After an operator or mechanic discovers a problem, appropriately addressing it is the next step in keeping the problem from becoming more severe. While operators and general mechanics can repair and replace the majority of parts, issues that involve opening components such as engines or hydraulic motors will most likely require the help of a dealer or manufacturer.


Regardless of what maintenance or repair is required, the most important thing to consider when working on a TLB is operator safety. Using common sense and reading all of the safety warnings in the owner's manual and on machine decals are the easiest ways to ensure that all safety measures are taken.

One special consideration that mechanics need to take when working with a TLB is making sure that all attachments are lowered to the ground and the hydraulic pressure is relieved before beginning maintenance. If the loader, backhoe or other attachment is not lowered and a mechanic removes a hose from the hydraulic system, the attachment can drop to the ground and hydraulic oil will spill out of the hose. This occurrence can cause considerable damage to the machine, the maintenance area and the mechanic or other individuals near the machine.

Making sure that bare skin does not come in contract with high-pressure hydraulic leaks is something else you should consider when working on TLBs. If a mechanic or operator checks for a pinhole leak in the hydraulic system with bare skin, the high level of pressure can inject the oil into the skin, causing injury. Always wear hand and eye protection when checking for hydraulic leaks.

Although manufacturers continue to introduce TLBs with components designed to decrease maintenance intervals and increase equipment durability, appropriate maintenance is still the key to keeping a machine running at top performance levels for several years. Even the best TLB can be destroyed in a short period of time if it is not properly cared for. Implementing a maintenance routine and educating mechanics and operators about a TLB will increase the life and performance of the machine to ensure that you get the most out of your TLB investment.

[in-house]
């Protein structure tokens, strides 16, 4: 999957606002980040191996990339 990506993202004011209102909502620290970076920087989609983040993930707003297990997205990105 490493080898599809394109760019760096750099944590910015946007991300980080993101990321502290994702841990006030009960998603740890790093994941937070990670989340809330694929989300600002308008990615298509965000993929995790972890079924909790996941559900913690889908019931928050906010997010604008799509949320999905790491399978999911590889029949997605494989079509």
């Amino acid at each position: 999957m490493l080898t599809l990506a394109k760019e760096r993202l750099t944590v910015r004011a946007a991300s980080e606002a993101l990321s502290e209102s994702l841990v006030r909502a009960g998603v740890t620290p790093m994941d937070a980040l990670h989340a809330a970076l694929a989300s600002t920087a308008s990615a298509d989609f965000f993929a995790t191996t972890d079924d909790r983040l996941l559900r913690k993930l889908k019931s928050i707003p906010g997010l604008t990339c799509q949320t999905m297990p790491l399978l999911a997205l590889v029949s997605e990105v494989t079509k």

Doug Dahlgren is a product manager for Allmand Bros. Inc. (Holdrege, Neb.).


So what are the daily maintenance checks you should be performing on a TLB before or after each use? A machine's manual will typically include a schedule of maintenance checkpoints and when you should check them, but here's an example of a daily, or 8-hour, maintenance checklist as suggested by the manufacturer of a diesel TLB:

  • Check engine oil level, fill if needed
  • Check battery electrolyte level
  • Check fan belt for tightness
  • Check oil cooler fins, clean as necessary
  • Check radiator hoses and clamps for leaks
  • Check fuel lines for leaks
  • Check electrical wiring for damaged or loose connections
  • Check tie-rod ends for wear/tightness
  • Tighten lug nuts to 80 feet per pounds
  • Check hydraulic oil level, fill if necessary
  • Check backhoe bucket teeth, replace if necessary
  • Grease all swivel points (loader and backhoe)
  • Check hydraulic hoses for damage and loose connections

Now, do manufacturers expect machine mechanics or operators to conduct all of these checks before and after each use? The simple answer is “no.” But what manufacturers are trying to do with such substantial daily checklists is remind people what areas need monitoring on a regular basis.

A manufacturer expects that mechanics or operators will do a thorough walk around their machines before and after each use looking for telltale signs of maintenance needs, such as leaks, loose components, etc. And the provided checklist lets them know the most important areas to keep in mind during these daily walkthroughs.